“I sat down in 2005,” said Dr. Hinton, a tall man, with uncombed silvering hair and hooded eyes the color of the North Sea.
Dr. Hinton started out under a constellation of brilliant scientific stars. He was born in Britain and grew up in Bristol, where his father was a professor of entomology and an authority on beetles. He is the great-great-grandson of George Boole, the father of Boolean logic.
His middle name comes from another illustrious relative, George Everest, who surveyed India and made it possible to calculate the height of the world’s tallest mountain that now bears his name.
“I got fed up with academia and decided I would rather be a carpenter,” he recalled with evident delight, standing at a high table in Google’s white-on-white cafe here. He was 22 and lasted a year in the trade, although carpentry remains his hobby today.
When artificial intelligence coalesced into a field of study from the fog of information science after World War II, scientists first thought that they could simulate a brain by building neural networks assembled from vast arrays of switches, which would mimic synapses.
But the approach fell out of favor because computers were not powerful enough then to produce meaningful results. Artificial intelligence research turned instead to using logic to solve problems.
As he was having second thoughts about his carpentry skills, Dr. Hinton heard about an artificial intelligence program at the University of Edinburgh and moved there in 1972 to pursue a Ph.D. His adviser favored the logic-based approach, but Dr. Hinton focused on artificial neural networks, which he thought were a better model to simulate human thought.
His study didn’t make him very employable in Britain, though. So, Ph.D. in hand, he turned to the United States to work as a postdoctoral researcher in San Diego with a group of cognitive psychologists who were also interested in neural networks.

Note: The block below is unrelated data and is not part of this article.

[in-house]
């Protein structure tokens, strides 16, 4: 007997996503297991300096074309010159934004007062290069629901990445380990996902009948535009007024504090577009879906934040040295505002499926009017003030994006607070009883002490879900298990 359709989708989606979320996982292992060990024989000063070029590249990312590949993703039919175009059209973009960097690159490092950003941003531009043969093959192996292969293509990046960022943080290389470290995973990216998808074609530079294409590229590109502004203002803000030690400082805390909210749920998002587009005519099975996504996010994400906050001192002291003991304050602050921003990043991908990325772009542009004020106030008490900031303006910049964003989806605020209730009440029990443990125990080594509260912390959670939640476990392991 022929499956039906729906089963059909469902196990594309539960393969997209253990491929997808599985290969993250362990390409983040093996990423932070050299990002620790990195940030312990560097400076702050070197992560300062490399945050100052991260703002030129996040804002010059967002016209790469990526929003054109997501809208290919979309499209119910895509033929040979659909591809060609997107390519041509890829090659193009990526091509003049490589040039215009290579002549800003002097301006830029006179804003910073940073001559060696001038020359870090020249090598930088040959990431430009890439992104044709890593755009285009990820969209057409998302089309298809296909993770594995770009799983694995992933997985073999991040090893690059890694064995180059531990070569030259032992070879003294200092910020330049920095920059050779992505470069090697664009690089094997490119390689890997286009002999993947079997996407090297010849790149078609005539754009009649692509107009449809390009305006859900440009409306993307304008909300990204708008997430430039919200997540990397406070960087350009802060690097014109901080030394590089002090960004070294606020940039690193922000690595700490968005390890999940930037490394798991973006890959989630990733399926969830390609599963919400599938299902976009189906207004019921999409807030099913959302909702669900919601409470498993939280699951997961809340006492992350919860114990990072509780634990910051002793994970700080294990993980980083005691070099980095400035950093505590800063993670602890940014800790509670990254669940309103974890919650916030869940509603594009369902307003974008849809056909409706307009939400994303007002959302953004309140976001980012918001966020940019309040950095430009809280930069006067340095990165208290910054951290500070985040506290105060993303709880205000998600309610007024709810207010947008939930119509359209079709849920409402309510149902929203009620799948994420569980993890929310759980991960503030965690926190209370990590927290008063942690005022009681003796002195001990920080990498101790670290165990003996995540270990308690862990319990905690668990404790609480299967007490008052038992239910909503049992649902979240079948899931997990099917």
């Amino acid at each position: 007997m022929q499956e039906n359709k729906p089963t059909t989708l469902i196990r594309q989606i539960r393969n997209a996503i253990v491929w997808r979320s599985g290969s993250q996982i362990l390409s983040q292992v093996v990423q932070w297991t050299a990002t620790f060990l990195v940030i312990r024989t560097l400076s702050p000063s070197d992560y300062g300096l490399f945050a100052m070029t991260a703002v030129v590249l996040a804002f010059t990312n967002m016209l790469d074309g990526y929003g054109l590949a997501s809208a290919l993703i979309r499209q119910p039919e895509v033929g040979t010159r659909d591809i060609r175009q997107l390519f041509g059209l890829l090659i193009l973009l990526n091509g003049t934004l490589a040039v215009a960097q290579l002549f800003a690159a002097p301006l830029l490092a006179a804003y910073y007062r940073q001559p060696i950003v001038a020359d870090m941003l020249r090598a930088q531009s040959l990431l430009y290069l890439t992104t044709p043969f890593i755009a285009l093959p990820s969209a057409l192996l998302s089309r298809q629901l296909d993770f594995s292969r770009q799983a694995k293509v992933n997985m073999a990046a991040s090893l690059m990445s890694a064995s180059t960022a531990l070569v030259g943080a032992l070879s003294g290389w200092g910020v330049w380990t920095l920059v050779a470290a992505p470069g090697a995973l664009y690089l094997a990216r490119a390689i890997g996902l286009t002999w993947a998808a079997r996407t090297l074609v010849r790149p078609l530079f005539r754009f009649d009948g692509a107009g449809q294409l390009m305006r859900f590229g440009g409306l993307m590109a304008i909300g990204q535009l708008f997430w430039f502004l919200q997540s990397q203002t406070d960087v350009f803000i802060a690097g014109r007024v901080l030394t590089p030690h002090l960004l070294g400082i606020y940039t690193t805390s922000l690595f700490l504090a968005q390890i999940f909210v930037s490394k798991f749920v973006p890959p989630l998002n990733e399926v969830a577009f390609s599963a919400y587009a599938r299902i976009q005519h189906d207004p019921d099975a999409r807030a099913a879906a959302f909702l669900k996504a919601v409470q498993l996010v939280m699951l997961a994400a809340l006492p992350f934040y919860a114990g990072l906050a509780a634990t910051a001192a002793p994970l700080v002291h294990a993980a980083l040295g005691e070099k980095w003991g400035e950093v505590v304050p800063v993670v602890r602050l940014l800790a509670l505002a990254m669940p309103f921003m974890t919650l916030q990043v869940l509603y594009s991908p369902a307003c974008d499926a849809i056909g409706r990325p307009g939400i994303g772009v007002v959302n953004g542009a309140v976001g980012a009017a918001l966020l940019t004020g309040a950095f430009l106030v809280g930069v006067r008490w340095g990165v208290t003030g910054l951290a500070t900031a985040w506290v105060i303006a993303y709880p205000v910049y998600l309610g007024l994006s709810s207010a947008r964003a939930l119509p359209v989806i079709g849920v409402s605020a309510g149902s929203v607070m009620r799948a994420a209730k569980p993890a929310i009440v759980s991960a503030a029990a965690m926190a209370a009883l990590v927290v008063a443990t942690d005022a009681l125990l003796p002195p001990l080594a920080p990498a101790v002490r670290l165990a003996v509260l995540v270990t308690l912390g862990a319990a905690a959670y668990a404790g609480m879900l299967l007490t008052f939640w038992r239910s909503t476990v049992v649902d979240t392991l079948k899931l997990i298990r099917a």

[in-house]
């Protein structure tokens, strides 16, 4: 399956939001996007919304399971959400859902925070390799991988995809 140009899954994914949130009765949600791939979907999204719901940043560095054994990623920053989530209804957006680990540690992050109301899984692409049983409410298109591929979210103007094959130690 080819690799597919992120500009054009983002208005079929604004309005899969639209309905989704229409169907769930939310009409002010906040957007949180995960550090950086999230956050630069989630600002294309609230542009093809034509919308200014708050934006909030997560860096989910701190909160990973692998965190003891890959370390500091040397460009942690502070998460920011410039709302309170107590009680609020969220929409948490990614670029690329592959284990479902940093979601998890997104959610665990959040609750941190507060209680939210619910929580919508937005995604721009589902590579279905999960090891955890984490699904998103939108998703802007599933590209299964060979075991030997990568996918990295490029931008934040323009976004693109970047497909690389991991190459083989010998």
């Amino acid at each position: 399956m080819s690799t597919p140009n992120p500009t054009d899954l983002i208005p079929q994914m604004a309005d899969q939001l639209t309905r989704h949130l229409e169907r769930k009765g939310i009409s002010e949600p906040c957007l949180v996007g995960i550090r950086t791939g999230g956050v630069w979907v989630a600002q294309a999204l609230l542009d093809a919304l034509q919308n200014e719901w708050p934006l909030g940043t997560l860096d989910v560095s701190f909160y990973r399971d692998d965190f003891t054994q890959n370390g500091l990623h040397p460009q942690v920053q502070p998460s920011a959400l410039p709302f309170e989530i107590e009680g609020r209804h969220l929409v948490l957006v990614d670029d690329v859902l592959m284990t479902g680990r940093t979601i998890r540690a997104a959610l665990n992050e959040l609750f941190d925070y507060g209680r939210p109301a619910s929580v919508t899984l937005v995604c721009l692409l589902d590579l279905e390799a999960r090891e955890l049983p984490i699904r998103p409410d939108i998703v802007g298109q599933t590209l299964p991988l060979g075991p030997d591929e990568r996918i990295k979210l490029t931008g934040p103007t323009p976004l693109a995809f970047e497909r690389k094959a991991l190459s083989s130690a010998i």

They were soon making significant headway.
They began working with a formula called the back propagation algorithm, originally described in a 1974 Harvard Ph.D. thesis by Paul J. Werbos. That algorithm allowed neural networks to learn over time and has since become the workhorse of deep learning, the term now used to describe artificial intelligence based on those networks.
Dr. Hinton moved in 1982 to Carnegie Mellon University in Pittsburgh as a professor, where his work with the algorithm and neural networks allowed computers to produce some “interesting internal representations,” as he put it.
Here’s an example of how the brain produces an internal representation. When you look at a cat — for some reason cats are a favorite subject of artificial intelligence research — light waves bouncing off it hit your retina, which converts the light into electrical impulses that travel along the optic nerve to the brain. Those impulses, of course, look nothing like a cat. The brain, however, reconstitutes those impulses into an internal representation of the cat, and if you close your eyes, you can see it in your mind.
By 2012, computers had become fast enough to allow him and his researchers to create those internal representations as well as reproduce speech patterns that are part of the translation applications we all use today.
He formed a company specializing in speech and photo recognition with two of his students at the University of Toronto. Google bought the business, so Dr. Hinton joined Google half time and continues to work there on creating artificial neural networks.
The deal made Dr. Hinton a wealthy man.
Now he is turning his attention to health care, thinking that artificial intelligence technology could be harnessed to scan lesions for cancer. The combination of the Vector Institute, a surrounding cluster of hospitals and government support, he added, makes Toronto “one of the best places in the world to do it.”
Toronto is not Silicon Valley north.
You got where you are because of your ideas, not geography.